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Sabina Ott exhibited for years in Los Angeles before an audience that generally failed to greet her work with the enthusiasm it deserved. Recently, however, there has been great excitement about the emergence of a handful of LA artists who bridge various painting practices, as Ott always has, hip or not. Her most recent homecoming show (she relocated to Saint Louis in 1996) served as a reminder of her tenacious painterly investigations of the overlaps between language, abstraction, representation, and high and low culture.

Ott's new panels, though effortless looking, are carefully worked and composed, and they invite the viewer to retrace her every move. Each piece seems to offer solutions to problems raised in a previous one while serving as a site for experiments that will develop in a later work. Putting aside the busy patterns, rhythms, and jumbled text that permeate these paintings, one could get lost in their texture and material alone, where encaustic, enamel, and oil mingle in complex inlays, overlays, carvings, pourings, spreadings, and cakings.

The compositions are pumped with information delivered in colors that hit you like a glass of spiked punch. A Spectacle is the Resemblance, 1999, is a collision of pinwheels, clouds of color, fields of flowers, horizontal and vertical pinstripes, a sea of text and planetlike circles falling into line. The Green Green Meadow, 1999, tosses a confetti of multihued flower shapes at the viewer, but Ott complicates the offering by placing a large gray flower like a target in the center of the panel. Everything That is Being is Always Repeating, 1999, is arguably the most charged of the group (though to claim that any of Ott's paintings is more charged than another is to split hairs). Seeming to reflect the velocity of life--which here looks rather like the speed of light--the panel is dominated by thin horizontal lines that race in and out of the picture plane like cars on a speedway. Whizzing across the surface are more of Ott's flowers. The painting is punctuated by a massive, polka-dot letter S and a looping ge sture like the letter O--the artist's initials, but more important, the word so. The placement of one flower hints at a period, but the punctuation is redundant: There's little doubt that this is a declaration, not a question.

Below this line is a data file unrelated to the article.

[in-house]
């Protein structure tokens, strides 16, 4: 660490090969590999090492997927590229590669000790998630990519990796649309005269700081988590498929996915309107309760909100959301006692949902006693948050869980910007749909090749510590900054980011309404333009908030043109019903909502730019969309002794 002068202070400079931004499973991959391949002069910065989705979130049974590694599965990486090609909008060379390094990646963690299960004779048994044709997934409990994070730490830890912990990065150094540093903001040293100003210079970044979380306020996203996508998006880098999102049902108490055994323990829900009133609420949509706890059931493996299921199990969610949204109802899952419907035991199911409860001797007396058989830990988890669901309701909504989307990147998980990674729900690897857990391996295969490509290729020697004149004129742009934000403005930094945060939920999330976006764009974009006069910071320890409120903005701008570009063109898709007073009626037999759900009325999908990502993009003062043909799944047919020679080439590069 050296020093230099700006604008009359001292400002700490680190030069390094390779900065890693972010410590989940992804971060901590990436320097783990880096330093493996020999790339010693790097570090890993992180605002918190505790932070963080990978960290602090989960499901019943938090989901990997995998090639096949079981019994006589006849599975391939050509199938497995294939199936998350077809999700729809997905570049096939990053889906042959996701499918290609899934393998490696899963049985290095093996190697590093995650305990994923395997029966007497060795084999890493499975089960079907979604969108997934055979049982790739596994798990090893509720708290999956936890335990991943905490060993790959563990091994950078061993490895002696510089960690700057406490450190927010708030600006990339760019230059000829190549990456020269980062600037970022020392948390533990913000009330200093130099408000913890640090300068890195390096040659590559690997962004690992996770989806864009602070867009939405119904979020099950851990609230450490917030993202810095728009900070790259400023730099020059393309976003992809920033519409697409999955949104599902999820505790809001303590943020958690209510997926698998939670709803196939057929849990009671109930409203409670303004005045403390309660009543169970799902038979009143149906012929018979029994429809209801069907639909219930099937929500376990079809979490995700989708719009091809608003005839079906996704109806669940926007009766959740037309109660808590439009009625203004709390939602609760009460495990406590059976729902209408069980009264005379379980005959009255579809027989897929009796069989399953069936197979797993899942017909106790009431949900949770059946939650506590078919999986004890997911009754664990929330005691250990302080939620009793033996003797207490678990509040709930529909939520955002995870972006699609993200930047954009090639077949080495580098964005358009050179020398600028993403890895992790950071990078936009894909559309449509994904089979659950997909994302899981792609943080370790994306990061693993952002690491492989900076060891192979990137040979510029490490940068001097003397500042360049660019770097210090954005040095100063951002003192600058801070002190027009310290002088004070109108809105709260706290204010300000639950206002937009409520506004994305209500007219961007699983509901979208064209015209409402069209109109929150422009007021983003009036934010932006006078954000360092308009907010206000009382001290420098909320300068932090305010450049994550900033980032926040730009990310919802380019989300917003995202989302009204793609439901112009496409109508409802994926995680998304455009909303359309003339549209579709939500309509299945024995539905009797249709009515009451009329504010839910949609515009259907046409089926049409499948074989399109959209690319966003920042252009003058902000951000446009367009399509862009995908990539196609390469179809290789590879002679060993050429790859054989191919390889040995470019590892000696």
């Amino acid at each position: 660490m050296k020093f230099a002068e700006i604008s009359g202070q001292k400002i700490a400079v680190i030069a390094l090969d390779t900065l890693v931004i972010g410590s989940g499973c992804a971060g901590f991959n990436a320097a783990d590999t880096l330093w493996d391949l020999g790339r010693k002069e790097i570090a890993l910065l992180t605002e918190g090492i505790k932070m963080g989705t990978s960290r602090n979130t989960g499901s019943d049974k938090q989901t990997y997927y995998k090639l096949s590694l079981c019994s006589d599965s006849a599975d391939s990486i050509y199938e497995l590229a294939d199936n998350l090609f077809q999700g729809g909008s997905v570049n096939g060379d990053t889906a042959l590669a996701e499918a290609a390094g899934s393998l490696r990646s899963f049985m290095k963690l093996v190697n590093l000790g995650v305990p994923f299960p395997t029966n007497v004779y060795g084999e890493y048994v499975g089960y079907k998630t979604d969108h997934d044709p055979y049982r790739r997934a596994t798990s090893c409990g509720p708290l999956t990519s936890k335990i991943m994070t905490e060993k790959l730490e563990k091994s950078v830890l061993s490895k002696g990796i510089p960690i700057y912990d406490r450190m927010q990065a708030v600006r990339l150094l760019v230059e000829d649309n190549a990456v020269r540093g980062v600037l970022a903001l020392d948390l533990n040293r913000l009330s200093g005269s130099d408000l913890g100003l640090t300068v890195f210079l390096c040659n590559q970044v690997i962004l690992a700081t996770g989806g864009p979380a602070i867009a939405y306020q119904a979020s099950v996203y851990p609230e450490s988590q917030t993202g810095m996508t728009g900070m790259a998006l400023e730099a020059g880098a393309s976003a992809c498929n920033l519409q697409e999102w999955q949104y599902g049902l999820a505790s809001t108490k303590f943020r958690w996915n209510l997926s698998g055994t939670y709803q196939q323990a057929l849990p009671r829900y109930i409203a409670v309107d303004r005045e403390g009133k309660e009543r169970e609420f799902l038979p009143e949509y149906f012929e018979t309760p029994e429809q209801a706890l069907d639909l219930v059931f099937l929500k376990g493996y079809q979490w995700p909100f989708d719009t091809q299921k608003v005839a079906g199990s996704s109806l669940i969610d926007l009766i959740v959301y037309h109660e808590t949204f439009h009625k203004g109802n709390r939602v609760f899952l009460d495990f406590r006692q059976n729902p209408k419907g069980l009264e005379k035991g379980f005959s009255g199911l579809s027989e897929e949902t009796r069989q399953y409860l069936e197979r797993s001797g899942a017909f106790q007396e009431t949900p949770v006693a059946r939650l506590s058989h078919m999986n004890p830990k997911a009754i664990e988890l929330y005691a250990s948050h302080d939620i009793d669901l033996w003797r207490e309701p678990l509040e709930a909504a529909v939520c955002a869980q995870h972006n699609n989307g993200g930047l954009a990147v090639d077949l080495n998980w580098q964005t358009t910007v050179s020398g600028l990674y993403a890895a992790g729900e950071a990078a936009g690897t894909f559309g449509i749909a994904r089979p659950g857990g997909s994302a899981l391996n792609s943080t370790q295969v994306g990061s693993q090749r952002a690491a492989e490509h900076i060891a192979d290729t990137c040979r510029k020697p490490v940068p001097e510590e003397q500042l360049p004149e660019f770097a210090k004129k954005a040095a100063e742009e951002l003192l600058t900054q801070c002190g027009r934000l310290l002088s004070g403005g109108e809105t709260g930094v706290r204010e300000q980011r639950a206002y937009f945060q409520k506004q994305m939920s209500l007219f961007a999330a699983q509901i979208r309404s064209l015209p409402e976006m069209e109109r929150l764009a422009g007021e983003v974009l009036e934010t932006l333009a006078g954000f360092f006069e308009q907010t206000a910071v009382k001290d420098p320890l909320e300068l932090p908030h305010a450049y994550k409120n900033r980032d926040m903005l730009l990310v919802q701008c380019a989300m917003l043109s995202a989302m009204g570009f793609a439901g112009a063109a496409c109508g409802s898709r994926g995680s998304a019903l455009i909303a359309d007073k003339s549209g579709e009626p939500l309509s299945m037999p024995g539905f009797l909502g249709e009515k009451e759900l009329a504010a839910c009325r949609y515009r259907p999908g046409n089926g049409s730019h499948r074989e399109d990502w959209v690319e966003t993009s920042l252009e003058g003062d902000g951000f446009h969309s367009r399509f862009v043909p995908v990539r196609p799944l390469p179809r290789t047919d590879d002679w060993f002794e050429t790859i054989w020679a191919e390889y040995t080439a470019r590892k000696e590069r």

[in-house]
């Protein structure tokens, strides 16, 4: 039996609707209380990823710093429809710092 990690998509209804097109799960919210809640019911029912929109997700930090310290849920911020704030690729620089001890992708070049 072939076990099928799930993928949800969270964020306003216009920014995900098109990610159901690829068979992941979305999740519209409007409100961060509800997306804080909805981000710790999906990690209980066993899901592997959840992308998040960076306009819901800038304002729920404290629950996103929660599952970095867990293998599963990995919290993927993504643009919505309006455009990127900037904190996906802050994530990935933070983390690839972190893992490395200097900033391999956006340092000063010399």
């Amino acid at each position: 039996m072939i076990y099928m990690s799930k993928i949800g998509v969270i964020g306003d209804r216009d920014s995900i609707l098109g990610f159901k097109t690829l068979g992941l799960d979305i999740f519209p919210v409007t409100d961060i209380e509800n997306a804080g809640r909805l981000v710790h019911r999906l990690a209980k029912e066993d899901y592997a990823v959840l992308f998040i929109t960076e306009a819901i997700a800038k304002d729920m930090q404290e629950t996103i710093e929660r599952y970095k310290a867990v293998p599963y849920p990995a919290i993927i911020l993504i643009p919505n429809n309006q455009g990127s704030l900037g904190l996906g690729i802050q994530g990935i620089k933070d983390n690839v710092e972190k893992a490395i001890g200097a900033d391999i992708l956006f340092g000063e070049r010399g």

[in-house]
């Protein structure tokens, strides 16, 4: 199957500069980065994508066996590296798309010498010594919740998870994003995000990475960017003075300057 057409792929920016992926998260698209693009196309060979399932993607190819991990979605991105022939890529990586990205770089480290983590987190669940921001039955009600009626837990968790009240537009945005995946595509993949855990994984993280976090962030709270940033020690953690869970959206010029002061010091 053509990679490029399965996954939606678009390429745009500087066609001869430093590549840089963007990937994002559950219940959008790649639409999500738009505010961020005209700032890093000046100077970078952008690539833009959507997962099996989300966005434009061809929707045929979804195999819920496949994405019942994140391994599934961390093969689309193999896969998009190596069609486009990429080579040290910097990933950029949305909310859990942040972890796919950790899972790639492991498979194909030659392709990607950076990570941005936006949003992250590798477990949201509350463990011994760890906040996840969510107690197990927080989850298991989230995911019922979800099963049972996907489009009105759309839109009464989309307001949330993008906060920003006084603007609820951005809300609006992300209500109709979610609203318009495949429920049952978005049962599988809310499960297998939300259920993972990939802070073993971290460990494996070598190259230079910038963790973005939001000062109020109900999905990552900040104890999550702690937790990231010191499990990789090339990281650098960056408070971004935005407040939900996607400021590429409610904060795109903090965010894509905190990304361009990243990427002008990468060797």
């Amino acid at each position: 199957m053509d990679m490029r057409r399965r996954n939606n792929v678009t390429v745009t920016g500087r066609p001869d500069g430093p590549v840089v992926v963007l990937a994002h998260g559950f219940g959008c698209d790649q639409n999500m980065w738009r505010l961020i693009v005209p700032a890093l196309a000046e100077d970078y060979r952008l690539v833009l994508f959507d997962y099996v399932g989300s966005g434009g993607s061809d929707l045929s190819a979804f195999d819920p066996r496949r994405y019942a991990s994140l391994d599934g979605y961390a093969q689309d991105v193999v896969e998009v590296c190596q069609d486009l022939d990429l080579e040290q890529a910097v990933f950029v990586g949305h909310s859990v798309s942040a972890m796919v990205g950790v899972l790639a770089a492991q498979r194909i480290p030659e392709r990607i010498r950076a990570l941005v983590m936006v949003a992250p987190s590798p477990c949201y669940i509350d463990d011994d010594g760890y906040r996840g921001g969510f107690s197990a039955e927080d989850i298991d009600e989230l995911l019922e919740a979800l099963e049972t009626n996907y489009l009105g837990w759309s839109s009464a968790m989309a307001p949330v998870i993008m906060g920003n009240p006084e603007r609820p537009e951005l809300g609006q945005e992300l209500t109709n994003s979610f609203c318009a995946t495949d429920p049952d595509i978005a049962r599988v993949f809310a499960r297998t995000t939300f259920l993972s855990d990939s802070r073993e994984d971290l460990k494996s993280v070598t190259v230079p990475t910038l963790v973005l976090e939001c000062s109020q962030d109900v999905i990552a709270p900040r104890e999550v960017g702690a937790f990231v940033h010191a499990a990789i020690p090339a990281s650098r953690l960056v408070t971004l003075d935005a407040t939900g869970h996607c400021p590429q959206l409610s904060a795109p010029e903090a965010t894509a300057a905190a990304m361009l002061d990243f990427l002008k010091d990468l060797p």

In so much contemporary painting, a work seems to serve as a vehicle for viewer and artist to confirm smugly that each knows what the other knows-- they've read the same texts, seen the same art, absorbed the same stimuli. Perhaps we tend to like such artists because to claim them as edgy is to see ourselves as equally edgy. Ott, however, engages her audience in a much more challenging, rare, and refreshing manner. Through hard thinking and hard labor, she pushes each piece, and her viewers, into slightly unknown territory. She is one of the few painters who are truly interesting yet difficult to like--because she's always plowing ahead and making us come along too.
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Author:Miles, Christopher
Publication:Artforum International
Article Type:Brief Article
Geographic Code:1USA
Date:Apr 1, 2000
Previous Article:RICHARD LONG.

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